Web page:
Huge swings in rates bills as retail’s winners & losers revealed
London retailers hammered – Bond Street up as much as 80%, Selfridges & Harrods 50%
Northern high streets the big winners: falls of up to 56% in Bolton & Oldham
Jerry Schurder: “Unacceptable that retailers have just six months to deal with huge rises”
But transitional scheme means some stores will NEVER pay correct amount
“Madness that some retailers will never see the benefit they are due”
Central London retailers are facing a hammering as a result of today’s business rates revaluations – with increases in liabilities of up to 80% – while high streets in the Midlands and the North are the big winners, according to analysis by business rates specialist Gerald Eve.
The Valuation Office Agency (VOA) has today published new rateable valuations applied to each of the 1.85 million commercial properties in England – revealing huge disparities between winners and losers when the bills come into effect from April 2017 onwards. Among the notable changes to rates assessments are:
- Bond Street’s luxury retailers feeling the pain – Victoria’s Secret will see an increase of 80%
- Selfridges, Harrods and John Lewis (Oxford Street) all facing rise of 50% or more
- Regent Street seeing major surges – Hamleys up 67%, Apple Store up 30%
- Bolton, Oldham & Blackpool shops to see drops of up to 56%
- Swathes of North West to see significant falls: Stockport 50% down, Rochdale 39%
Jerry Schurder, head of business rates at Gerald Eve, said: “These huge swings in rates liabilities put into sharp focus the differing fortunes of retailers across the country, with many now facing punitive rises or much-anticipated falls. Those seeing massive increases have just six months to work out how they will meet these new business rates bills , with an obvious potential impact on jobs and the disposal of unviable locations.
“For those retailers seeing big decreases, the new valuations illustrate just how out-of-kilter recent rates bills have been for those struggling the most, highlighting how the worst-affected high streets have been subsidising their better off counterparts for some time. They should have benefited from lower bills 18 months ago, but the unfair postponement of the 2015 revaluation stretched their pain out for a further two years, and they have every right to question the suitability of a system that has penalised them in this way.”
The impact of the revaluation is magnified by the Government’s controversial transitional relief proposals, under which larger properties whose values have fallen will see bills reduce by just 4.1% in the first year: for example, Superdrug on Deansgate in Bolton should see its liability fall from £141,645 currently to £73,440, but under the transitional arrangements will have to pay £136,919 during 2017/18.
Worse, the structure of the preferred transitional arrangements means that some stores will never see the full benefit of their decreased bills. With reductions phased in on such a shallow trajectory, large stores such as the aforementioned Superdrug will never actually realise the full decrease during the revaluation period.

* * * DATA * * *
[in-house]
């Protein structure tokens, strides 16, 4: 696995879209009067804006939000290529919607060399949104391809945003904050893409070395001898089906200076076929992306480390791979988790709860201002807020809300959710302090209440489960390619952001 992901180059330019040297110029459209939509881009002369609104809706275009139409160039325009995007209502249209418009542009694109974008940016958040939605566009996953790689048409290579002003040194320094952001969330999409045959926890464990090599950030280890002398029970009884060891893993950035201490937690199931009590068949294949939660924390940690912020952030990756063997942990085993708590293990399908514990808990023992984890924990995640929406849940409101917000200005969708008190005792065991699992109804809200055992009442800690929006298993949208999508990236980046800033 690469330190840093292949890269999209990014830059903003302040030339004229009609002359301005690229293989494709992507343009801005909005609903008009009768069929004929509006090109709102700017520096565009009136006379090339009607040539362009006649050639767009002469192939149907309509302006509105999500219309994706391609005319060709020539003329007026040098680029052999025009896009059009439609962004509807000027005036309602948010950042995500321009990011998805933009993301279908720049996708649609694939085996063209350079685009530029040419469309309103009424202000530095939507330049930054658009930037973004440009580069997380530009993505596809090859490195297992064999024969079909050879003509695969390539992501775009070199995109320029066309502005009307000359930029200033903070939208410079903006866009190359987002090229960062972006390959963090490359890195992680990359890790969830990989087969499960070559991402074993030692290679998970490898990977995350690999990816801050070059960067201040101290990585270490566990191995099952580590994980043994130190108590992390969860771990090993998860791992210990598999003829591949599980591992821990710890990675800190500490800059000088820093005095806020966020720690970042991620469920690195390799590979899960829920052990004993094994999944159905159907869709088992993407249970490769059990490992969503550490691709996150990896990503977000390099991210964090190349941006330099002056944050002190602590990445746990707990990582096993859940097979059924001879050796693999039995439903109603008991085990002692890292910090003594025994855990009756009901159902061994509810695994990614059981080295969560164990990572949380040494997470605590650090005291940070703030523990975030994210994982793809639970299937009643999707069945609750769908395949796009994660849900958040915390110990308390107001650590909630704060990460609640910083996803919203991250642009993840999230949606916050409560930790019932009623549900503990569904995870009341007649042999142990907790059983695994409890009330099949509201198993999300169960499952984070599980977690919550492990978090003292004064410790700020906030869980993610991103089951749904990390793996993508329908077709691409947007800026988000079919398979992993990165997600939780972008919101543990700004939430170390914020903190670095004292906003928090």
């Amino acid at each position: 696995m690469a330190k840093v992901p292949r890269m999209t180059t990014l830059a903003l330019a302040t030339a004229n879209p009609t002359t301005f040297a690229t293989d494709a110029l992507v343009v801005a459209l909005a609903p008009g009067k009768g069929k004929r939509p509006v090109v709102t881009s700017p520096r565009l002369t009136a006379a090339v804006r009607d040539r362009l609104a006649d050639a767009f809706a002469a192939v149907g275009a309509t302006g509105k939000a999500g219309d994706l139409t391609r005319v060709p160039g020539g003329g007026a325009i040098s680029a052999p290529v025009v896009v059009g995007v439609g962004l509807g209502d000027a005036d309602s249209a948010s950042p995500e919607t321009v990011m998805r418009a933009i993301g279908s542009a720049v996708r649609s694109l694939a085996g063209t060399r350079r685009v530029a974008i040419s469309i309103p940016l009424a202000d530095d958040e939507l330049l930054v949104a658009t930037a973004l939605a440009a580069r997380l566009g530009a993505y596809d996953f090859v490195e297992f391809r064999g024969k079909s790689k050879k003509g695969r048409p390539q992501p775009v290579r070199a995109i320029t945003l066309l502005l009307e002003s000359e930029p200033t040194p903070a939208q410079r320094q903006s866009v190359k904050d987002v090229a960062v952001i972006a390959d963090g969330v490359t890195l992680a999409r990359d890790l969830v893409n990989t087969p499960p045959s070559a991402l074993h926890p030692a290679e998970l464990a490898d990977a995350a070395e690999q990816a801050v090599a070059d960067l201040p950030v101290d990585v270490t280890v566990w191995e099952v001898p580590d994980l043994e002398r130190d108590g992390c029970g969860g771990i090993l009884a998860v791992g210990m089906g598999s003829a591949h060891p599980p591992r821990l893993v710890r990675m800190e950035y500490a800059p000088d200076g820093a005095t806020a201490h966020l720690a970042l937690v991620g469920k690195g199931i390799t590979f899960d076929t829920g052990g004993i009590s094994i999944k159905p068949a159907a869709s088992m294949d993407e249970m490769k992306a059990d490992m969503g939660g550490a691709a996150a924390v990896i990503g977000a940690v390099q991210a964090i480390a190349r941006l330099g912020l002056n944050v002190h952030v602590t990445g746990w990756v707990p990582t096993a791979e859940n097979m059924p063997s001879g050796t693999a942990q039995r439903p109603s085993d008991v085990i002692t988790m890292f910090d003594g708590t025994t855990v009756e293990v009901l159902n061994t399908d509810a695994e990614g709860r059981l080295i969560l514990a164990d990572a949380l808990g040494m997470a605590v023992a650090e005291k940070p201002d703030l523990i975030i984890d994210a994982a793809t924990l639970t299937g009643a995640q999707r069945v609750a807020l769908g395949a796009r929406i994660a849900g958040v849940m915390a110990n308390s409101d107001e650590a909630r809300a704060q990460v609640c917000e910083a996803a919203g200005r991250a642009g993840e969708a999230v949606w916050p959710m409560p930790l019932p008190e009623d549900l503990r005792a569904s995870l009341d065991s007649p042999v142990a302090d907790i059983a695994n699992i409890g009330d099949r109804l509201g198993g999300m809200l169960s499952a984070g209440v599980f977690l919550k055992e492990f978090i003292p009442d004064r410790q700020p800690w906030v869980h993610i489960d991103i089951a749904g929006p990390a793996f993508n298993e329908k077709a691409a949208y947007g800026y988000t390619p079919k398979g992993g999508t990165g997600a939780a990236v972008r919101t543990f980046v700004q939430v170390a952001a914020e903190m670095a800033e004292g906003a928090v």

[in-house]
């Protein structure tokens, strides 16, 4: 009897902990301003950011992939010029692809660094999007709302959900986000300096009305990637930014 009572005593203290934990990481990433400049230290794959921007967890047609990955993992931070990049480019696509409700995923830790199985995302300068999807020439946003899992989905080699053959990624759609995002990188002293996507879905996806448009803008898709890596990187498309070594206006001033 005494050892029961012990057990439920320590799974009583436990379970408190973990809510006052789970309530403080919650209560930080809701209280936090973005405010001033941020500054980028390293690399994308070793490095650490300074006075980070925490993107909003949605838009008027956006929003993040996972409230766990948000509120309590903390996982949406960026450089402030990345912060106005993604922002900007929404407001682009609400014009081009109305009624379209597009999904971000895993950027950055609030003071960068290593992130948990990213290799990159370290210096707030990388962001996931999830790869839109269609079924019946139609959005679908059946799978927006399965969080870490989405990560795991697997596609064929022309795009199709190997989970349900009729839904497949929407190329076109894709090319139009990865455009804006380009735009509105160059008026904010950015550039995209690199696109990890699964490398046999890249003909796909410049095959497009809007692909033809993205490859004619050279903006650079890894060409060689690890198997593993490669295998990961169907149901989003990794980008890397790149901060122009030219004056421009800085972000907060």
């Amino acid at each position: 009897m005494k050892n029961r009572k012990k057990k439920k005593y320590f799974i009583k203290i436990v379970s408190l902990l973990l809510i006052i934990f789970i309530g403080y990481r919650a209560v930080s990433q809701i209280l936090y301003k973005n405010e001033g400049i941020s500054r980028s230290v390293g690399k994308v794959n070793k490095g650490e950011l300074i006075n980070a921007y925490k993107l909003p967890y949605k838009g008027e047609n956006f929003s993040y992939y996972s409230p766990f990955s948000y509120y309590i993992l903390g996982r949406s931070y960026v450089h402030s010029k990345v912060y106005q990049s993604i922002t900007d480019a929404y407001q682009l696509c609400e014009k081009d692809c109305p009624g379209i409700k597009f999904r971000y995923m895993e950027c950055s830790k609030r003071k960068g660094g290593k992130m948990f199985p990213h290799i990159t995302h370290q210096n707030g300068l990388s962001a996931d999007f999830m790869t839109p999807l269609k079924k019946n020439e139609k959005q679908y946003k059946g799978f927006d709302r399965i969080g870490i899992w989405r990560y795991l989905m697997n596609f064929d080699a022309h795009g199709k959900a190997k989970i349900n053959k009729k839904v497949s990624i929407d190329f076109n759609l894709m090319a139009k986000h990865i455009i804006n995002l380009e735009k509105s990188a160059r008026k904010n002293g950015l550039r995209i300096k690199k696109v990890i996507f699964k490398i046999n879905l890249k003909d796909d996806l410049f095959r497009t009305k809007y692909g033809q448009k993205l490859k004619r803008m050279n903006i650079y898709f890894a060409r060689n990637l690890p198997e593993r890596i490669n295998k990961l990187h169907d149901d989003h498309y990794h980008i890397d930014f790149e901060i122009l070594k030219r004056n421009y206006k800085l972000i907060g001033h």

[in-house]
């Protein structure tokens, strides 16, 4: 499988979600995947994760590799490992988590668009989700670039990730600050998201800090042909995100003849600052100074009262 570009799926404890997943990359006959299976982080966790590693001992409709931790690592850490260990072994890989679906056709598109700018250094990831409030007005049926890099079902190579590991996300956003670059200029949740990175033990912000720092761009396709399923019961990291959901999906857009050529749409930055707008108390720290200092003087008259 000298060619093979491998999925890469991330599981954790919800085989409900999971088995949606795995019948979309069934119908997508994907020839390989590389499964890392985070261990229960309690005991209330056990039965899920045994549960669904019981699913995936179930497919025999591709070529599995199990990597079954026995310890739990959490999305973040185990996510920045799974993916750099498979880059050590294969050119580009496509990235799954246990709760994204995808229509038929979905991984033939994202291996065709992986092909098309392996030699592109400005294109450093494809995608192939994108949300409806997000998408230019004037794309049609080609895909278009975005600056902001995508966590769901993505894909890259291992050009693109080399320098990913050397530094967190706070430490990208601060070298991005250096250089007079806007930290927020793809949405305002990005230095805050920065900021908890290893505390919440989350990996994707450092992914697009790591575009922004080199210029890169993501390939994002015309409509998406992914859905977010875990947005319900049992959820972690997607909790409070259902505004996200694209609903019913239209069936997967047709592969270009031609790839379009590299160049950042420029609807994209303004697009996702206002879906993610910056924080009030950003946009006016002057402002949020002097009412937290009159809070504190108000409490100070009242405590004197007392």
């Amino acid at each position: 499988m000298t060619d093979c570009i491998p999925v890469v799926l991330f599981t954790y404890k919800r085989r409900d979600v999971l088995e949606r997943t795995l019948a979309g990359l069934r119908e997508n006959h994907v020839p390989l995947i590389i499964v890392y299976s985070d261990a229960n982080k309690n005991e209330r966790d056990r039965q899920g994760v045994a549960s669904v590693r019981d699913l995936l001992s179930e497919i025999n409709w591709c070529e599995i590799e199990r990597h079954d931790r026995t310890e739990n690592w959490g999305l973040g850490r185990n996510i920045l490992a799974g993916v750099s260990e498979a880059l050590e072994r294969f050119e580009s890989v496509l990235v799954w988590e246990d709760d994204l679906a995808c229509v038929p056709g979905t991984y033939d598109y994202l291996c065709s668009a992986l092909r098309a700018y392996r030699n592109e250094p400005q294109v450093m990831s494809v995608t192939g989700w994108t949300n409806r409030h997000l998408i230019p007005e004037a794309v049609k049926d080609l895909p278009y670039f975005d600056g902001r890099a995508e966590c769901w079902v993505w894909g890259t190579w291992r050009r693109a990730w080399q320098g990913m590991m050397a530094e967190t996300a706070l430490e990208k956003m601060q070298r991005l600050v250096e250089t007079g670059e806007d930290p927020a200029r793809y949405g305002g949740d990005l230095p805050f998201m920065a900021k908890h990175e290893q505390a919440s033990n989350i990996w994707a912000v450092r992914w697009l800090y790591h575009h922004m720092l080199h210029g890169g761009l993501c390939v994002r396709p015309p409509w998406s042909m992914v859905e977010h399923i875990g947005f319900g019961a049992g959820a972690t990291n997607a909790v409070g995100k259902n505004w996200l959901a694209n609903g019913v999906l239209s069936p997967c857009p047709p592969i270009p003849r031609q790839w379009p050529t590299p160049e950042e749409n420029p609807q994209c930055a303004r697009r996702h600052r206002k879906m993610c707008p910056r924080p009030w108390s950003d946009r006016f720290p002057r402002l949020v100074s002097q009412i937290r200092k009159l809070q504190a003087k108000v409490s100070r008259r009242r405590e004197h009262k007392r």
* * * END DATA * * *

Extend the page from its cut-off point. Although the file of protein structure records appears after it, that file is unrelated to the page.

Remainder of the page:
Jerry Schurder said: “That the most-struggling retailers in the hardest-hit locations will never see the full benefit of their reduced liabilities makes a mockery of the Government’s approach to revaluations. What is the point of revaluing properties if retailers are unable to see the upside? It is yet another example of a confused thinking on the part of the Government and indicative of an attitude that asks retailers to “pay up and shut up”.
The reason why decreases are phased in is to compensate Government for the protection it grants to those facing increases in bills; under the Government’s preferred arrangements, any rises facing large retailers are ‘limited’ to 45% (compared to a maximum of 12.5% under current scheme).
Jerry Schurder added: “The last revaluation – based on values in April 2008, pre-recession and in a very different economic climate – came into effect in 2010 which, combined with the postponement of the 2015 revaluation, means that the most-struggling retailers will have been waiting seven years to see falls in their bills.
“However, the transitional arrangements mean that rather than receiving the reductions straight away, bills will reduce by only 4.1% next year for larger properties and they will have to wait up five years to feel the full benefit, which for many will be far too late. Retailers in the hard-pressed industrial heartlands have been crying out for reduced rates bills for seven years now since the last revaluation, and at the point at which they finally see light at the end of the tunnel, the Government whips the carpet from under their feet.
“Nobody is claiming that phasing in the largest increases to help retailers address sudden increases is a bad idea, but it is madness that this protection is paid for by denying full and immediate reductions to those in greatest need of them. The costs of phased increases should be paid for by Government – not by those retailers in desperate need of reduced bills – or even better, the system should be reformed to reduce the overall burden and make revaluations more frequent so that such volatility is minimised.”